• Adobe Suite – A combination of Adobe Photoshop and 3D model creation that is affordable and quickly exports solid models to 3D printable files.
  • Autodesk Inventor – Created with mechanical engineers in mind, offers simulation, tooling, assemblies, and routed systems features. Powerful but expensive. 
  • CATIA – SOLIDWORKS – Enables realistic simulations of assemblies, advanced surface modeling for reverse engineering, tooling design, and structural design. One of the most expensive and most powerful modeling programs available.
  • PTC Creo (Pro-Engineer/Pro-E) – User friendly and simple 3D rendering, with a multitude of interactive add-ons built for mechanical engineers. Relatively lower priced than some competitor software that offer prototyping, analysis, and manufacturing, along with 3D drawings and renderings.
  • Rhinoceros (Rhino) – Simple to use and effective for simple modeling, editing, and rendering. Not as robust as other programs, but is one of the most affordable.
  • SOLIDWORKS – Built for mechanical design and with mechanical engineers in mind. Broad and robust with configuration/data management, simulation, technical documentation, and electrical design capabilities, which makes it useful in a multitude of industries. Expensive, but you get what you pay for.
another Fictiv 3D printed part

Software for 3D Printers

In addition to a range of free design software, free 3D printing host software can be used to run and manage RepRap 3D printers, as well as most commercial printers, given certain modifications. Below is a list of the best software for 3D printers in 2023: 

  • CURA – Free, open-source software developed by Ultimaker for quick and easy 3D printing. It acts as a slicer and host software. While lacking in detailed controls and interfaces, the functionality delivered by a unified slicer and host is highly useful. 

    As with RepeteirHost (discussed below), CURA is a capable platform that allows users to visualize and modify models before printing. This highly visual approach makes this an excellent 3D printing software choice for beginners and experts alike. Ultimaker offers substantial documentation for the program, and its relative popularity has made it reliable.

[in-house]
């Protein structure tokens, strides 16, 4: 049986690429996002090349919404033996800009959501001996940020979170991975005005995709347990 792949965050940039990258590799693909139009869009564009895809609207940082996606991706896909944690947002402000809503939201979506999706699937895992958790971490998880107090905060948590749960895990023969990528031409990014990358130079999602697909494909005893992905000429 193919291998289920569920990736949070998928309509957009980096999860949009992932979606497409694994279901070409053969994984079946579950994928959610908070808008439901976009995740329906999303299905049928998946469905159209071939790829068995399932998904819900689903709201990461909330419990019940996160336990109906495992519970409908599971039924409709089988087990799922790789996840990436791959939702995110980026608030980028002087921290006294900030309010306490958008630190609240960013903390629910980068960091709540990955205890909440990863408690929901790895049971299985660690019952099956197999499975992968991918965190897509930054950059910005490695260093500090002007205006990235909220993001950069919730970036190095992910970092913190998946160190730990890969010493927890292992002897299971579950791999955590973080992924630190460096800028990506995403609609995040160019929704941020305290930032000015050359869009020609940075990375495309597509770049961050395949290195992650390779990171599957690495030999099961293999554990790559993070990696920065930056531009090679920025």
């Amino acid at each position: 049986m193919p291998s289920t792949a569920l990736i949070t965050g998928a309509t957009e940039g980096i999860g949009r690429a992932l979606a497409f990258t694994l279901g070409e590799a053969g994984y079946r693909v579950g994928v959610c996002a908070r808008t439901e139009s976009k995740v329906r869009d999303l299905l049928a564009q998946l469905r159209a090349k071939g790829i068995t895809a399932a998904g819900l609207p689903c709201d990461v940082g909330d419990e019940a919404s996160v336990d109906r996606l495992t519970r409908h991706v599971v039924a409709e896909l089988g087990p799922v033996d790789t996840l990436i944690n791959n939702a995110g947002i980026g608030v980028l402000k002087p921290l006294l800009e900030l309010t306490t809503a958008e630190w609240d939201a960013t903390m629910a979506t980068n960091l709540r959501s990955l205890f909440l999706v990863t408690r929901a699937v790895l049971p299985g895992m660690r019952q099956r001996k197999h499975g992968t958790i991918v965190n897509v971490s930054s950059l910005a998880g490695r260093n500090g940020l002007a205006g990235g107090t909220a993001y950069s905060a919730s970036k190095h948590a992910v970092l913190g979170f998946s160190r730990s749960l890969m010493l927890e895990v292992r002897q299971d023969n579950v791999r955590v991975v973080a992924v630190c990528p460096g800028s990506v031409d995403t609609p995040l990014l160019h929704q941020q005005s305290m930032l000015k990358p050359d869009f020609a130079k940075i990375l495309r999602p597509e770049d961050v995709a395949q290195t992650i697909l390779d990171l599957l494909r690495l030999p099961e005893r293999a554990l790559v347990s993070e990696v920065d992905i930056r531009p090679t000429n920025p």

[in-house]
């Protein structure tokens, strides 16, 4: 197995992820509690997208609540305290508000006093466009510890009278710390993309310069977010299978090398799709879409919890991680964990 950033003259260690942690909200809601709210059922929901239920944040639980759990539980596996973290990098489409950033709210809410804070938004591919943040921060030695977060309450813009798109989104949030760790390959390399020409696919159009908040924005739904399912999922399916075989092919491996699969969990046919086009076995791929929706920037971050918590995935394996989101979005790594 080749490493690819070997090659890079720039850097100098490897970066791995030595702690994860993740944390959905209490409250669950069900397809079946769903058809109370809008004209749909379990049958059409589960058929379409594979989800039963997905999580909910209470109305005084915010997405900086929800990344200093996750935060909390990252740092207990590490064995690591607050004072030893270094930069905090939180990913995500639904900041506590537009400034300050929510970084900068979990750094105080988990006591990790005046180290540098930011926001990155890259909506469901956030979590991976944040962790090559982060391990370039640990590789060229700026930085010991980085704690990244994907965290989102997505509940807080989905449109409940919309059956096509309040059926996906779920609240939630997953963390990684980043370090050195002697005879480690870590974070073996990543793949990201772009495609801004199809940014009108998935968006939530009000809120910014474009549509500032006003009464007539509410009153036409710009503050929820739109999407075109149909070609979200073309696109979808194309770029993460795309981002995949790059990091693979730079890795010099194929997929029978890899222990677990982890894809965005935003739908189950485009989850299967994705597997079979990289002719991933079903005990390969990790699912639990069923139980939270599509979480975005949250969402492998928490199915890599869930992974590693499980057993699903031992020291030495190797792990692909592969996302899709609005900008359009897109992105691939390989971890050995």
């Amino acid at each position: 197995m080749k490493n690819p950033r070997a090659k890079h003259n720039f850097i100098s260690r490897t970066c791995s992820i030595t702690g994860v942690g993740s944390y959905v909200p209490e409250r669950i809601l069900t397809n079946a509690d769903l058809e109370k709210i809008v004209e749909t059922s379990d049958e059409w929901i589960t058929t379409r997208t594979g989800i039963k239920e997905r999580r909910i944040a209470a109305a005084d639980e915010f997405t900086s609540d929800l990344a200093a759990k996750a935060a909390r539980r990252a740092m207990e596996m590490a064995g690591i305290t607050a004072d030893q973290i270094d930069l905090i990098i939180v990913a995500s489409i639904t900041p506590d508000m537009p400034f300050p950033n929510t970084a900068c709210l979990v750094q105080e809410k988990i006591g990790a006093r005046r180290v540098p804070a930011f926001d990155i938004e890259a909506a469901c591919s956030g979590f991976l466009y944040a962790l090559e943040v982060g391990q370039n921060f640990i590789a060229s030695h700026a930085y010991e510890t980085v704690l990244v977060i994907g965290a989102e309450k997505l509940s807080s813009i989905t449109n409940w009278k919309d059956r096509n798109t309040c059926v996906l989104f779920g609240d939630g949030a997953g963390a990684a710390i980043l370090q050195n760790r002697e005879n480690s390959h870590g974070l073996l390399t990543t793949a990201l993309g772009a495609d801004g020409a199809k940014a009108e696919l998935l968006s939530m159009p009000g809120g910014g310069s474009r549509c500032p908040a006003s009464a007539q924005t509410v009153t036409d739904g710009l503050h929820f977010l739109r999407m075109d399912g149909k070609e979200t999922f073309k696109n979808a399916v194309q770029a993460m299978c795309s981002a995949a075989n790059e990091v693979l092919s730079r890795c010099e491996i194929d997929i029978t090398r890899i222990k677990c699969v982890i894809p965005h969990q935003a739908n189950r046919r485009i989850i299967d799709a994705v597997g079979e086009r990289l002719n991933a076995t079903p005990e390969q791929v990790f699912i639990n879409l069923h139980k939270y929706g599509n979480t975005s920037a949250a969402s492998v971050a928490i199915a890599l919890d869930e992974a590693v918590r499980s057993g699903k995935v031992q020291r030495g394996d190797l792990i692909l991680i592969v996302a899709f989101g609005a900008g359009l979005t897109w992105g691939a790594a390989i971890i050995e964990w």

• Pronterface (part of the Printrun suite) – An open-source project that allows almost anyone to run a 3D printer. Its intuitive controls and minimalist interface remove barriers to entry and get people printing faster. 

    Once a basic connection is established, Pronterface allows the user to query the printer’s electronics for detailed readouts of information instead of presenting a large amount of information directly in the interface. Model g-code must be imported into Pronterface in order to print. It does not contain a built-in slicing module.
  • Repetier (RepeteirHost) – Among the most popular software for controlling 3D printers, Repetier was originally an open source project, but now requires a small ‘monthly donation’ fee to download. Complete with an extensive visual interface, detailed interpretation of models, built-in slicing modules, G-code editor, velocity painting, multi extruder support, and expert-level tuning options, RepeteirHost can be used to very finely control a 3D printer and produce parts with a high level of accuracy. 

    RepeteirHost may seem imposing to 3D printing beginners, but it’s compatible with almost all 3D FDM printers and provides an all-in-one software solution.
  • MatterControl (from MatterHackers – what a cute name) – An open source project that incorporates many of the beneficial aspects of more complex host software and adds a few unique touches of its own. These features include: SMS & Email notifications sent from the printer, drag & drop queuing of parts, advanced detection of objects for plating multiple items, an integrated searchable design library, and advanced tools for editing and modifying settings that may otherwise need small adjustments. 

    Helpfully, MatterControl also includes “Plug & Play” settings for a number of commercially available and RepRap printers, enabling users to literally plug in and begin printing using recommended settings.
    While this article lays the groundwork for starting a 3D model design for 3D printing parts, there’s plenty more to learn about 3D printing. And regardless of what manufacturing process you’re designing for, be it CNC machining, 3D printing, urethane casting or injection molding, practice is the key to success. So, try downloading one of these software programs and practice modeling things around you — or you can try working with these free, open source 2D CAD practice drawings

Fictiv – Sourcing Simplified

When it comes time to turn your designs into parts, Fictiv is your operating system for custom manufacturing that makes procurement faster, easier, and more efficient — whether you need 3D printing, CNC machining, injection molding, or urethane casting. In other words, Fictiv lets engineers, like you, engineer, instead of sourcing, vetting, onboarding, and managing suppliers.

Thousands of companies have streamlined their custom part sourcing workflows with Fictiv, unlocking capacity for product innovation and transforming how the next generation of products are designed, developed, and delivered. Create an account and upload your part to see what our instant quote process, design for manufacturability feedback, and intelligent platform can do for you.